The 'problems' of food aid
Even though food aid cannot offer the solution of the problems of Sub-Saharan Africa, it definitely has been contributing significantly to the alleviation of its most acute food shortages. Yet, as is well known (see Barrett and Maxwell, 2005; Clay and Stokke 2000), inappropriate use of the instrument can be detrimental as well. Oversupply of imported food aid may discourage local production and, through pressure on domestic prices, can make it even more difficult for local farmers to survive adverse weather conditions and the aftermath of calamities. Excessive domestic procurement may foster speculation by traders and cause price hikes that may be particularly pronounced in some regions in view of the limited capacity of trade and transport infrastructure to smoothen out local deficits. Furthermore, the quality standards and the administrative requirement on tracking and tracing of shipments may amplify this volatility by making it harder for local producers to compete with traders that are able to supply high quality in large quantities. To this the question is added whether food aid should be given in kind, in the form of the major commodity consumed by intended recipients or of some valuable commodity such as vegetable oil, or in cash.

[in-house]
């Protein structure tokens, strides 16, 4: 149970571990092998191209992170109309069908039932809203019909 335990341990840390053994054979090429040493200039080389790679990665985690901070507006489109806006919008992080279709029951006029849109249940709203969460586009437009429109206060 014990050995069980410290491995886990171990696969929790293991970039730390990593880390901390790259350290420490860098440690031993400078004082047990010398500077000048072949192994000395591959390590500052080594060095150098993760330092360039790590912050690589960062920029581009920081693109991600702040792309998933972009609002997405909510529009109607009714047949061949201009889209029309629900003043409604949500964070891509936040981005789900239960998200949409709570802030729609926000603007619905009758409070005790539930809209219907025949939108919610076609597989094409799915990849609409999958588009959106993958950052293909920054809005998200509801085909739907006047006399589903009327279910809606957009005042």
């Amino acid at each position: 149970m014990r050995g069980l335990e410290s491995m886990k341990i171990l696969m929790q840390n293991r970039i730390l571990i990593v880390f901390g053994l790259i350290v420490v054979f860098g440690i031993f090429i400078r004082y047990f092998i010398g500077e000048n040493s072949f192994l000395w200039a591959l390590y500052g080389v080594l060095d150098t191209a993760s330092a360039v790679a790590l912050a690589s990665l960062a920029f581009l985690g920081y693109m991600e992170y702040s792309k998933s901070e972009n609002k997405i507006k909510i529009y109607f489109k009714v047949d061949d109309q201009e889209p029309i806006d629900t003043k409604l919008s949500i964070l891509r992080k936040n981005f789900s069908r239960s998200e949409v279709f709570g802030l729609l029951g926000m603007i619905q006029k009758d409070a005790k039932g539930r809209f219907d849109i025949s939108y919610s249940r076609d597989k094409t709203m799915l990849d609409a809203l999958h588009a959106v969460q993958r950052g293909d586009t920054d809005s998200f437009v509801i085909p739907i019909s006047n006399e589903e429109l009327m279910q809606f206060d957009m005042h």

The need for decision support tools
It becomes very clear that, combined with the urgency of recipient needs, the provision of food aid is a very subtle issue that calls for dedicated decision support tools. Ideally, such tools should, on the basis of the latest information about the current availability of staples on the fields and in stocks as well as about the nutritional status and the purchasing power of the recipient population, enable the agencies in charge to coordinate their actions along the chains of delivery and to anticipate the impact of the operations on local markets.
A model for the optimal delivery of food aid